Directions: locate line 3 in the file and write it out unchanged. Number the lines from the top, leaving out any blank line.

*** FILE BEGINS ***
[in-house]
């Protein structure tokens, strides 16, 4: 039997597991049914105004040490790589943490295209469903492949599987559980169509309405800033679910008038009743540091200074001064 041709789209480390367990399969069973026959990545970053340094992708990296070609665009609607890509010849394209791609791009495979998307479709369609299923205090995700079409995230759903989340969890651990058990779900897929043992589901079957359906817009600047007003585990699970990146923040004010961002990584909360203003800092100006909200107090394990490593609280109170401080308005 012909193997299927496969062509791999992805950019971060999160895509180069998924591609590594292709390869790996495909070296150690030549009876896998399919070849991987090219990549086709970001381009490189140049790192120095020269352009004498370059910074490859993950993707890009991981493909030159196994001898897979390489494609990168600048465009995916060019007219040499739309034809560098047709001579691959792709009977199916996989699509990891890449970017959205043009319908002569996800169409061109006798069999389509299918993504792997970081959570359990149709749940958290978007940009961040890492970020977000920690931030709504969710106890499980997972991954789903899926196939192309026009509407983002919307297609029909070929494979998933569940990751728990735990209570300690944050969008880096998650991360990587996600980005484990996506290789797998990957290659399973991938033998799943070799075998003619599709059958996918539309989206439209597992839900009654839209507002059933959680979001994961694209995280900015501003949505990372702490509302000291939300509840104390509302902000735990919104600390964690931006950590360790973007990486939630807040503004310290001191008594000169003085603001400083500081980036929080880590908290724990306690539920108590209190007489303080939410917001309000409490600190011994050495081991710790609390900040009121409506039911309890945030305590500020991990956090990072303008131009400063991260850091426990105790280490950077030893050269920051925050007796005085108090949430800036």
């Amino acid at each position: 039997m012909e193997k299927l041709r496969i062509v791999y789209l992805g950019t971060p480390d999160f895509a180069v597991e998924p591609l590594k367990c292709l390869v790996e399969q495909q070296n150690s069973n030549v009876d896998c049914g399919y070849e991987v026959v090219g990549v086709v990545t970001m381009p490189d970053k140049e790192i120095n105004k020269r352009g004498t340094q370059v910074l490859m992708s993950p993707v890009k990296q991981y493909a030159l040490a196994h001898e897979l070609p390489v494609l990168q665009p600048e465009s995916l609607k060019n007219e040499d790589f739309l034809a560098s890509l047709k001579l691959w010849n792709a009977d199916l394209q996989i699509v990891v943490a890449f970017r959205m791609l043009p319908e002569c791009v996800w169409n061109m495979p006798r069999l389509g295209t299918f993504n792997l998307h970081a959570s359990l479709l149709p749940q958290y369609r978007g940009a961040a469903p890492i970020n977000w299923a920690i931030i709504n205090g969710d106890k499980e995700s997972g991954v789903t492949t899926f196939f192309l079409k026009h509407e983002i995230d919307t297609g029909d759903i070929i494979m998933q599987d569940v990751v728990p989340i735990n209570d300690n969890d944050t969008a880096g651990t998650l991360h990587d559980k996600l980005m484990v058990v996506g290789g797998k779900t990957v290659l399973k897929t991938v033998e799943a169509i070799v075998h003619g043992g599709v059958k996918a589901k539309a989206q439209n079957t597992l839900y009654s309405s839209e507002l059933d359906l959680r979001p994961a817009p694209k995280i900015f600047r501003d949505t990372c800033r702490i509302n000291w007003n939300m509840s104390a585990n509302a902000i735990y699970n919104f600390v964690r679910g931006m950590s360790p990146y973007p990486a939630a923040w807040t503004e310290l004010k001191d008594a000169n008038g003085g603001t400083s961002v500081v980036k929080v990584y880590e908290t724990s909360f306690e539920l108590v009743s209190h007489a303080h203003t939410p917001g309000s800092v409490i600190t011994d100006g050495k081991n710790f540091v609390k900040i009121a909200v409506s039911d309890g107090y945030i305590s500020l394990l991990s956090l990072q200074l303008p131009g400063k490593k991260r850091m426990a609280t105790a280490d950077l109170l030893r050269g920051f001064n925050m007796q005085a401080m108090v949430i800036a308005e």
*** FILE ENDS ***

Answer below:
């Amino acid at each position: 039997m012909e193997k299927l041709r496969i062509v791999y789209l992805g950019t971060p480390d999160f895509a180069v597991e998924p591609l590594k367990c292709l390869v790996e399969q495909q070296n150690s069973n030549v009876d896998c049914g399919y070849e991987v026959v090219g990549v086709v990545t970001m381009p490189d970053k140049e790192i120095n105004k020269r352009g004498t340094q370059v910074l490859m992708s993950p993707v890009k990296q991981y493909a030159l040490a196994h001898e897979l070609p390489v494609l990168q665009p600048e465009s995916l609607k060019n007219e040499d790589f739309l034809a560098s890509l047709k001579l691959w010849n792709a009977d199916l394209q996989i699509v990891v943490a890449f970017r959205m791609l043009p319908e002569c791009v996800w169409n061109m495979p006798r069999l389509g295209t299918f993504n792997l998307h970081a959570s359990l479709l149709p749940q958290y369609r978007g940009a961040a469903p890492i970020n977000w299923a920690i931030i709504n205090g969710d106890k499980e995700s997972g991954v789903t492949t899926f196939f192309l079409k026009h509407e983002i995230d919307t297609g029909d759903i070929i494979m998933q599987d569940v990751v728990p989340i735990n209570d300690n969890d944050t969008a880096g651990t998650l991360h990587d559980k996600l980005m484990v058990v996506g290789g797998k779900t990957v290659l399973k897929t991938v033998e799943a169509i070799v075998h003619g043992g599709v059958k996918a589901k539309a989206q439209n079957t597992l839900y009654s309405s839209e507002l059933d359906l959680r979001p994961a817009p694209k995280i900015f600047r501003d949505t990372c800033r702490i509302n000291w007003n939300m509840s104390a585990n509302a902000i735990y699970n919104f600390v964690r679910g931006m950590s360790p990146y973007p990486a939630a923040w807040t503004e310290l004010k001191d008594a000169n008038g003085g603001t400083s961002v500081v980036k929080v990584y880590e908290t724990s909360f306690e539920l108590v009743s209190h007489a303080h203003t939410p917001g309000s800092v409490i600190t011994d100006g050495k081991n710790f540091v609390k900040i009121a909200v409506s039911d309890g107090y945030i305590s500020l394990l991990s956090l990072q200074l303008p131009g400063k490593k991260r850091m426990a609280t105790a280490d950077l109170l030893r050269g920051f001064n925050m007796q005085a401080m108090v949430i800036a308005e």